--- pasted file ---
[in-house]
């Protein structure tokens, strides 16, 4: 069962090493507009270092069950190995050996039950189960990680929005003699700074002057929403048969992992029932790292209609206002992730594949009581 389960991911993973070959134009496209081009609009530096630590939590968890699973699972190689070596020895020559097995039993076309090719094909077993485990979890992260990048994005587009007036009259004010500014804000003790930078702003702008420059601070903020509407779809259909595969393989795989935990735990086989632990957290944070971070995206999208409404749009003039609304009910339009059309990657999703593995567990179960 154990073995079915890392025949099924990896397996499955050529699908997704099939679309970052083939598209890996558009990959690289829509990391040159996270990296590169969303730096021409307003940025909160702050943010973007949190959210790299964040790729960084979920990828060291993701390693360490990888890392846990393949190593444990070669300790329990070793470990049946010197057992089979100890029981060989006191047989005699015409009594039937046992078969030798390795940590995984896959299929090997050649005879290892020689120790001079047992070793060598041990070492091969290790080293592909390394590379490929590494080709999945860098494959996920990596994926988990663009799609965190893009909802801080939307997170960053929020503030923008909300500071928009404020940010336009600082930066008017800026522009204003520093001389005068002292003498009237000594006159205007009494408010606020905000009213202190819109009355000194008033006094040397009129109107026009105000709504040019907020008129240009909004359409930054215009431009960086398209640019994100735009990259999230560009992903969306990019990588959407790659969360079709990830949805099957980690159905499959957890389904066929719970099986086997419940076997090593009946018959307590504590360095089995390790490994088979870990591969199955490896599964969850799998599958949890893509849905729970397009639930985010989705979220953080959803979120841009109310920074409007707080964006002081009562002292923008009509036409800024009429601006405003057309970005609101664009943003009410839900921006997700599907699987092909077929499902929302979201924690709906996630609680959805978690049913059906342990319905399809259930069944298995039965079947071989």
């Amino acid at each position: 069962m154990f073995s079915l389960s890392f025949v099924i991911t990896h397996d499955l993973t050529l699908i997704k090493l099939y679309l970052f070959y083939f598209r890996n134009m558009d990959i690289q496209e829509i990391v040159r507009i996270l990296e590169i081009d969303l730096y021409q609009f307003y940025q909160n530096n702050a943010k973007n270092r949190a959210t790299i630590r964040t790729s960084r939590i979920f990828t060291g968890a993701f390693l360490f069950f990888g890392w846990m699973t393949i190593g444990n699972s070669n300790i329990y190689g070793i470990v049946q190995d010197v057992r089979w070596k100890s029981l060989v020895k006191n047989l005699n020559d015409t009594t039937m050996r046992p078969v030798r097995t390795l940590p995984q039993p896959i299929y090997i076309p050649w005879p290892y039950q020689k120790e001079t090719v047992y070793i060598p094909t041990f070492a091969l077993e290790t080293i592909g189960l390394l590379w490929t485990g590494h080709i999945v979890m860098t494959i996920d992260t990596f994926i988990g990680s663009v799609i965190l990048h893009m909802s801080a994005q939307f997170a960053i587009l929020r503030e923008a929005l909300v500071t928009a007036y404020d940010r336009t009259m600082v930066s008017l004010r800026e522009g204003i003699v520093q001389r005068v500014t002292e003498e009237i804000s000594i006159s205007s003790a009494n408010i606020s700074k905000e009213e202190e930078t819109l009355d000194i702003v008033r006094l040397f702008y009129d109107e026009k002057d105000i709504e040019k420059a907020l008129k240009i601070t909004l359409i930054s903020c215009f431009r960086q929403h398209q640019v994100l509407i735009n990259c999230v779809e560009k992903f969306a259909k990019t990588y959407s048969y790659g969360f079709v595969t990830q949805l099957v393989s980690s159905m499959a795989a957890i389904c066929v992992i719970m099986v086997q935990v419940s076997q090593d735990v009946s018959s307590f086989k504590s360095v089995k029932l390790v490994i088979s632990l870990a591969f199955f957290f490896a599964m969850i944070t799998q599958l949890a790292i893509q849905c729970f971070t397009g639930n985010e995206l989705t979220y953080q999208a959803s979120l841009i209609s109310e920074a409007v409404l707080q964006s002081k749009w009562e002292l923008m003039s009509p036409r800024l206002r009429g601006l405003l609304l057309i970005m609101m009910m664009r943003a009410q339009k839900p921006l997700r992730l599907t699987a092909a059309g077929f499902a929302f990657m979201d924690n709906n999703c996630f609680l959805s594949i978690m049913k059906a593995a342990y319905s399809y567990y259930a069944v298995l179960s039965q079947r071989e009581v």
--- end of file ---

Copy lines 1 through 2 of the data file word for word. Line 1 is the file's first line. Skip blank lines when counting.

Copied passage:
[in-house]
């Protein structure tokens, strides 16, 4: 069962090493507009270092069950190995050996039950189960990680929005003699700074002057929403048969992992029932790292209609206002992730594949009581 389960991911993973070959134009496209081009609009530096630590939590968890699973699972190689070596020895020559097995039993076309090719094909077993485990979890992260990048994005587009007036009259004010500014804000003790930078702003702008420059601070903020509407779809259909595969393989795989935990735990086989632990957290944070971070995206999208409404749009003039609304009910339009059309990657999703593995567990179960 154990073995079915890392025949099924990896397996499955050529699908997704099939679309970052083939598209890996558009990959690289829509990391040159996270990296590169969303730096021409307003940025909160702050943010973007949190959210790299964040790729960084979920990828060291993701390693360490990888890392846990393949190593444990070669300790329990070793470990049946010197057992089979100890029981060989006191047989005699015409009594039937046992078969030798390795940590995984896959299929090997050649005879290892020689120790001079047992070793060598041990070492091969290790080293592909390394590379490929590494080709999945860098494959996920990596994926988990663009799609965190893009909802801080939307997170960053929020503030923008909300500071928009404020940010336009600082930066008017800026522009204003520093001389005068002292003498009237000594006159205007009494408010606020905000009213202190819109009355000194008033006094040397009129109107026009105000709504040019907020008129240009909004359409930054215009431009960086398209640019994100735009990259999230560009992903969306990019990588959407790659969360079709990830949805099957980690159905499959957890389904066929719970099986086997419940076997090593009946018959307590504590360095089995390790490994088979870990591969199955490896599964969850799998599958949890893509849905729970397009639930985010989705979220953080959803979120841009109310920074409007707080964006002081009562002292923008009509036409800024009429601006405003057309970005609101664009943003009410839900921006997700599907699987092909077929499902929302979201924690709906996630609680959805978690049913059906342990319905399809259930069944298995039965079947071989």